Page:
…time to upgrade the fiscal policy targets
The Brazilian economy is booming, but it has also become more sensitive to a combined current and capital account shock. Thanks to strong fundamentals such a shock would, similar to 2008, not jeopardise Brazil’s overall economic stability. Nonetheless, Brazil should think about moving towards rules-based, medium-term fiscal policy adjustment, preferably focussed on containing current expenditure. This would, at the margin, help deal with persistent currency appreciation pressures and create greater “fiscal space” in the event of a balance-of-payments shock.
The Brazilian economy is booming. Foreign and domestic investor confidence is high. The new government confidently projects real GDP to expand at an average annual rate of 6% over the next four years, underpinned by rising public and private-sector investment. This compares with an actual average growth rate of 2.3% under Cardoso (1995-2002) and 4.1% under Lula (2003-2010).
A widening current account deficit has in the meantime made Brazil more sensitive to a precipitous decline in commodity prices, while the recent surge in capital inflows has made it similarly sensitive to a reflow of foreign capital. If it were not for a further projected rise in commodity prices, Brazil would be registering a trade deficit this year for the first time in a decade on the back of an appreciated exchange rate and burgeoning domestic demand.
The value of non-manufacturing exports as a share of total exports has risen to 60% against 40% a decade ago. Brazil has also absorbed large foreign capital inflows since Q1 2009. Capital inflows doubled from USD 85 bn in 2009 to USD 165 bn in 2010 (or a massive 7% of GDP). The stock of foreign portfolio holdings has tripled over the past two years and now amounts to USD 360 bn (or 15% of GDP). It is hence not difficult to see how Brazil has become more sensitive to a combined current and capital account shock.
Thanks to strong fundamentals such a shock would, similar to 2008, not jeopardise Brazil’s overall economic stability, for its aggregate balance sheet remains strong. In terms of external liquidity and solvency, Brazil’s position is very solid (chart). While some of the recent capital inflows are potentially fickle, any currency depreciation resulting from a balance-of-payments shock would prove self-limiting given that an increasing share of non-resident claims are denominated in local currency. Last but not least, the systemically important bank sector carries a manageable FX exposure, both on-balance-sheet and off-balance-sheet.
In terms of government finances, Brazil is similarly well-positioned. The public sector is a net foreign-currency creditor to the tune of 10% of GDP. Currency depreciation thus results in a decline in the debt-to-GDP ratio. Public debt has also become less sensitive to a sudden rise in interest rates, while interest rate volatility has declined. Moreover, the government does not directly depend on commodity revenues, other than by way of (limited) dividend payments. Compared to many other commodity-exporting countries, Brazil’s fiscal vulnerability is very low.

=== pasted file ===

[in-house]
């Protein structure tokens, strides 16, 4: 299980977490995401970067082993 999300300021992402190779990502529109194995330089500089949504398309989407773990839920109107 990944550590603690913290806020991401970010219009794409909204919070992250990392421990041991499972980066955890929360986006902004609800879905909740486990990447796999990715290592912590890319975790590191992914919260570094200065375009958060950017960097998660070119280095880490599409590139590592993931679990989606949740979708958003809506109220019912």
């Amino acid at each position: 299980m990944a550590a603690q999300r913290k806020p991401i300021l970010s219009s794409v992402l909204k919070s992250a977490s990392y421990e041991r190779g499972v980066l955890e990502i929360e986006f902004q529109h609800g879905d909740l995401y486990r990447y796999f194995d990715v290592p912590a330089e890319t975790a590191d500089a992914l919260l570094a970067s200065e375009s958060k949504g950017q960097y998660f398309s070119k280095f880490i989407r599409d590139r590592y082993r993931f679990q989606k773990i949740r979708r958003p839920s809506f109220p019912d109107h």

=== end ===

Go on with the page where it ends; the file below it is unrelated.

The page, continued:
That said, the government should raise the primary surplus more aggressively, preferably via a reduction of current expenditure. This would not only be desirable in terms of dealing with capital inflows, currency appreciation, monetary policy and economic over-heating. It would also provide the government with greater fiscal space, should the knock-on effect of a terms-of-trade shock on the government’s fiscal position be larger than expected.
Such a proposal was put forward by FM Palocci under Lula I. If this is politically not feasible, the government could consider switching from a “primary surplus” to a “structural primary surplus” target (that is, surplus adjusted for the economic cycle and, if necessary, the volatility of commodity-related revenue). Targeting the structural balance would help reduce the pro-cyclicality of Brazil’s fiscal policy. The government might even consider targeting a structural nominal deficit given the continued decline in interest rate volatility. However, given the medium-term trend towards rising primary current expenditure and the need for extensive public investment in the run-up to the 2014 World Cup and 2016 Olympics, it might be preferable to adopt a rule aimed at a reduction of current expenditure rather than a rule that might end up constraining the growth in public investment.
With the help of a credible, rules-based, medium-term fiscal policy adjustment, Brazil would be able to bring about a further structural downward shift in domestic real interest rates and a concomitant rise in domestic investment. This would not only help boost Brazil’s long-term economic growth. It would also help to reduce currency appreciation pressure or make a strong currency valuation more manageable over the medium term thanks to resulting productivity gains. Last but not least, it would provide the government with greater “fiscal space”, should a terms-of-trade shock end up having a greater-than-expected impact on the government’s fiscal position.